What Problem Does This Solve?
User expects to receive the correct results regardless of what they type and search for.
When to Use This Pattern
As data (e.g. weather information, social feeds, deals, coupons, etc.) becomes more distributed across providers and services a user should be able to enter a keyword or phrase without having to know where the results come from. It’s not enough to only return geographic locations using a Location Finder but users expect to at the same time being able to search for policies, events, depots, parts, hospitals, incidents, flights, etc.
What’s the Solution?
Provide the capability to import and manage content from different sources that can be searched through a single search field. Aggregate and disambiguate the results from different content sources into a single set of search results.
Why Use This Pattern?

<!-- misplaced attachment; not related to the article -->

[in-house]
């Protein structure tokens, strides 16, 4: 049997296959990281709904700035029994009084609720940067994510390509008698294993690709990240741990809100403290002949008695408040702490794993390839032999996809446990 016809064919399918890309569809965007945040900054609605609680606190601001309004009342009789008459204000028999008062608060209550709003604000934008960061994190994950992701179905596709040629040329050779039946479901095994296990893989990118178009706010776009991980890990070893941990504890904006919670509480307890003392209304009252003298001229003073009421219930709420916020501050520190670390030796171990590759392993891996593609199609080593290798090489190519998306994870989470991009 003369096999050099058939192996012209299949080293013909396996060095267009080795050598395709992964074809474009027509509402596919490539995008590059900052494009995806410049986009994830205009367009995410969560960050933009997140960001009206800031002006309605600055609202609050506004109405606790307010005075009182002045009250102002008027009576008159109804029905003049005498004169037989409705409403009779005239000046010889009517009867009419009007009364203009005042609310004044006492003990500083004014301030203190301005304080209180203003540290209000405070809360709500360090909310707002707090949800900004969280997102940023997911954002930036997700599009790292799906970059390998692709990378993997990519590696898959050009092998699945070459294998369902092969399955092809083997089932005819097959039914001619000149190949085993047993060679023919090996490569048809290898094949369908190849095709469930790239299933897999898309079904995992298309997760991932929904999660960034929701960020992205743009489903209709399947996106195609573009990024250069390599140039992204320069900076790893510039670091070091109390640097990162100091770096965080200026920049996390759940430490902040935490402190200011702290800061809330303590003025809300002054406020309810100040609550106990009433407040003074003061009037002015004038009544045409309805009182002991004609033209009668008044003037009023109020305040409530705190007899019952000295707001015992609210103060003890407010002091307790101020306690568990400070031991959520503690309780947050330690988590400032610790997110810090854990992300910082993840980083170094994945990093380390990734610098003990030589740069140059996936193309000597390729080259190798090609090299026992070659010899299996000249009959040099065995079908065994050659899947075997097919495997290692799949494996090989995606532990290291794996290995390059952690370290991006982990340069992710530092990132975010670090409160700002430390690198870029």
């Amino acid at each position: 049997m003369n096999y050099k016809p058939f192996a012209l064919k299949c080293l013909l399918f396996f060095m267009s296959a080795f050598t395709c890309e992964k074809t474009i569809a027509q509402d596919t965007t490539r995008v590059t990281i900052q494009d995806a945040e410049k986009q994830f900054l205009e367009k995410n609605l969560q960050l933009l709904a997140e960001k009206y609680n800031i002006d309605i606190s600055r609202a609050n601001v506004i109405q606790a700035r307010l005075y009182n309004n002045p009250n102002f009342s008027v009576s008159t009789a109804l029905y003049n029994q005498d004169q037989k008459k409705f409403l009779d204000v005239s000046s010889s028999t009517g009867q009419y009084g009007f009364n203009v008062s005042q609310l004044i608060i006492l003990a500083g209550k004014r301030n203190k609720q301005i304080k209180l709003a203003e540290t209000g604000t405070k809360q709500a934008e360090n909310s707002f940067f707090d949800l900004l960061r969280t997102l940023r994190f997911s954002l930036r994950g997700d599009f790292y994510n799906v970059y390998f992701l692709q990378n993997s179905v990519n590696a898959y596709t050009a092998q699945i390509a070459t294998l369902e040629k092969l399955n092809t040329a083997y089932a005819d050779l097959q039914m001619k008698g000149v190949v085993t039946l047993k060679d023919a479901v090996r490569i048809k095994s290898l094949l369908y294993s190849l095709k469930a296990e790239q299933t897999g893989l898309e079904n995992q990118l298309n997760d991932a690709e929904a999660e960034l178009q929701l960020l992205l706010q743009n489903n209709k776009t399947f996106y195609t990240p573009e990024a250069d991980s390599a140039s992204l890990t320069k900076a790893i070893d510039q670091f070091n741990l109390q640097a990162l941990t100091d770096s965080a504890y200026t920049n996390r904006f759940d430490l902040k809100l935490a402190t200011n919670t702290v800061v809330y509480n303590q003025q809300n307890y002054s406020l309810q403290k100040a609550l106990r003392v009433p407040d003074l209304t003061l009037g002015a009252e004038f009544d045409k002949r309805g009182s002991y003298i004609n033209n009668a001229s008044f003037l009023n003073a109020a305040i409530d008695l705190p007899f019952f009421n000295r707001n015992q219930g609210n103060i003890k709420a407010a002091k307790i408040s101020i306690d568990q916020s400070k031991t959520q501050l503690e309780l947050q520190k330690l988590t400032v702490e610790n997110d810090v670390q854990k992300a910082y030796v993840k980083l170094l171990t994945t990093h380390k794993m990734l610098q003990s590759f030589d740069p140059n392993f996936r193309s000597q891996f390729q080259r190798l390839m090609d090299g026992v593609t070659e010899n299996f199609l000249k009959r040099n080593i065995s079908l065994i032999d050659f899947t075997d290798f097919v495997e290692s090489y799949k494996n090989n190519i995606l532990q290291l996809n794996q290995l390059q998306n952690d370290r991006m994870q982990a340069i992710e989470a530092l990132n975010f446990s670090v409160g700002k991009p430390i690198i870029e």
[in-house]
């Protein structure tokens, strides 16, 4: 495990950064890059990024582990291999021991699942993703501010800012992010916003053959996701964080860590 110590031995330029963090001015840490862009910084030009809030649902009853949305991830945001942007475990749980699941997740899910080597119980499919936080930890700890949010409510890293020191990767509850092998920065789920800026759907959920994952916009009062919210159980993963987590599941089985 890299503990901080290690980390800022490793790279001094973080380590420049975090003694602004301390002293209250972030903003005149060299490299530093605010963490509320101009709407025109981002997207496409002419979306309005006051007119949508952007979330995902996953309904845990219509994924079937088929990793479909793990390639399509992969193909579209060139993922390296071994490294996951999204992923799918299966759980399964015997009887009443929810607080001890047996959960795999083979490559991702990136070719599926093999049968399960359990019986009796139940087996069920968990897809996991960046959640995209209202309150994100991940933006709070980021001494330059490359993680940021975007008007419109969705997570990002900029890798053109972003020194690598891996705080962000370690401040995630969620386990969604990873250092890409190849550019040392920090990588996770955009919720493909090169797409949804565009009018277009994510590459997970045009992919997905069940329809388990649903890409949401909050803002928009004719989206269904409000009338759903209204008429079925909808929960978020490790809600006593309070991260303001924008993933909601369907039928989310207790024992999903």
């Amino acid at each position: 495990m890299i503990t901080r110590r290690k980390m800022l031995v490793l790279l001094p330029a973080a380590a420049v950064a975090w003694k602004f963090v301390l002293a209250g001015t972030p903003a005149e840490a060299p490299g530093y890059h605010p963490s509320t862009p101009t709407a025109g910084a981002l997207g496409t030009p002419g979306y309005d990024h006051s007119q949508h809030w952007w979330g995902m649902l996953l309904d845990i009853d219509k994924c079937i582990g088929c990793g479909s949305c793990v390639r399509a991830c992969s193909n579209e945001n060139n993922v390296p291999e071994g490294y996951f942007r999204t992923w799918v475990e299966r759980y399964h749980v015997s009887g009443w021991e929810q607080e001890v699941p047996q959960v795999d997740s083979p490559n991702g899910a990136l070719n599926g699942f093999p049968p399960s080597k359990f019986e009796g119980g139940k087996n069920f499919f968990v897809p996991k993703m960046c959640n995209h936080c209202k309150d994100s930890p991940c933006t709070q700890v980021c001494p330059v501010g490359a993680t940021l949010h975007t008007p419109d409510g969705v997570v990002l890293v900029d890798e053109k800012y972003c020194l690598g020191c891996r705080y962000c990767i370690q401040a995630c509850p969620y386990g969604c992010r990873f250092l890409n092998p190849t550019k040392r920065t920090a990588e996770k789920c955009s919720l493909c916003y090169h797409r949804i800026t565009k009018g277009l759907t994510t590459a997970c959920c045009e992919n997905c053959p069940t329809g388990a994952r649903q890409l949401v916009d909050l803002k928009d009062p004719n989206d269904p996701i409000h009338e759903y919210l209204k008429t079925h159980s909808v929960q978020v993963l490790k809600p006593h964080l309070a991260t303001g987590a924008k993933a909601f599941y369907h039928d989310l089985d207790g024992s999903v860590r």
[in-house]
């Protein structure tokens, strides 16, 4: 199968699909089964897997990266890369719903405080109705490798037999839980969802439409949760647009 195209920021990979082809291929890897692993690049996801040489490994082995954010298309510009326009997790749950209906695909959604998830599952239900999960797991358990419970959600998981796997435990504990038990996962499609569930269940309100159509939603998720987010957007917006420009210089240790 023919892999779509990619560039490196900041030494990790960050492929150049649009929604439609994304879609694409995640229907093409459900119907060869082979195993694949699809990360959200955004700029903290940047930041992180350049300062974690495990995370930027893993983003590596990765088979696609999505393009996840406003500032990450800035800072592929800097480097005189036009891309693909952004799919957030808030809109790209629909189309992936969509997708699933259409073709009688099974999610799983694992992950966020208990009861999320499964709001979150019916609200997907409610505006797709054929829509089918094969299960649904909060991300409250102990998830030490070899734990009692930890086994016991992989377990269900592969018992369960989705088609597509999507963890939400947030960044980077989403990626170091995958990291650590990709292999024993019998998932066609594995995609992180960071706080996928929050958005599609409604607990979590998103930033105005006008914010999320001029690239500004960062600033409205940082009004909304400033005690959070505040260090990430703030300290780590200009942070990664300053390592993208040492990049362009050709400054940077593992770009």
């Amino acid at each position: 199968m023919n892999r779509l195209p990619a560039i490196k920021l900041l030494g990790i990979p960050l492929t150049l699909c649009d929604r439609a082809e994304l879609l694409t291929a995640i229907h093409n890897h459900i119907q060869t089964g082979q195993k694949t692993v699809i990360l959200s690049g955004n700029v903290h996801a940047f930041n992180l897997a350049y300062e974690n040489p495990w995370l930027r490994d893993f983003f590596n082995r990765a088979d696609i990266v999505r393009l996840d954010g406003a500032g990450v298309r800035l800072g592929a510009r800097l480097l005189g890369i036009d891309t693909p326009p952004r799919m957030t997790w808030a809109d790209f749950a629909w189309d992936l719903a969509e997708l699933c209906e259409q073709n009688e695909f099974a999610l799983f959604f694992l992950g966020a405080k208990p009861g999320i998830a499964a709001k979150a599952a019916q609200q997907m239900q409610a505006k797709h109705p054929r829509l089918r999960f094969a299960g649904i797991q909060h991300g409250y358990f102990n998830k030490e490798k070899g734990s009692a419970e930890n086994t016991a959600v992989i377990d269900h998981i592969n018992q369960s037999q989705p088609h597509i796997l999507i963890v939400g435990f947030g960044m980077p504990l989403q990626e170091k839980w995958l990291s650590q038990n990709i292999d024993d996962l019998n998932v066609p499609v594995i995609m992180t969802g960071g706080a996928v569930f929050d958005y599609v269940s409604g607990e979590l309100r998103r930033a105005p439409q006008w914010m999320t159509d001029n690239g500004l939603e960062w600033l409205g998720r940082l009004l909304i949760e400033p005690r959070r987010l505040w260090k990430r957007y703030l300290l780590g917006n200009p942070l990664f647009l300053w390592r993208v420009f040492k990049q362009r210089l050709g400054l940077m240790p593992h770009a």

The key to a great search experience is to present a single set of results that is free of any duplicates but gives the user easy access to the diverse information contained by the different sources of data. In times when search providers like Google are the go to address to find information users have grown familiar and accustomed to using a single line input field to retrieve aggregated results from different data sources.
It is important to disambiguate the results in a meaningful and logical way that includes removing potential duplicates, weighting results by relevance or importance, indicating the source or nature of the result, and removing excess results completely.
Not every result has a spatial component (geometry) attached to it and needs to be related to an extent or feature somehow else, e.g. liechtenstein searching for the name of a person in a directory should pull up the employee but clicking on this person needs to be related to the actual office location of this employee which requires a relation and subsequent query.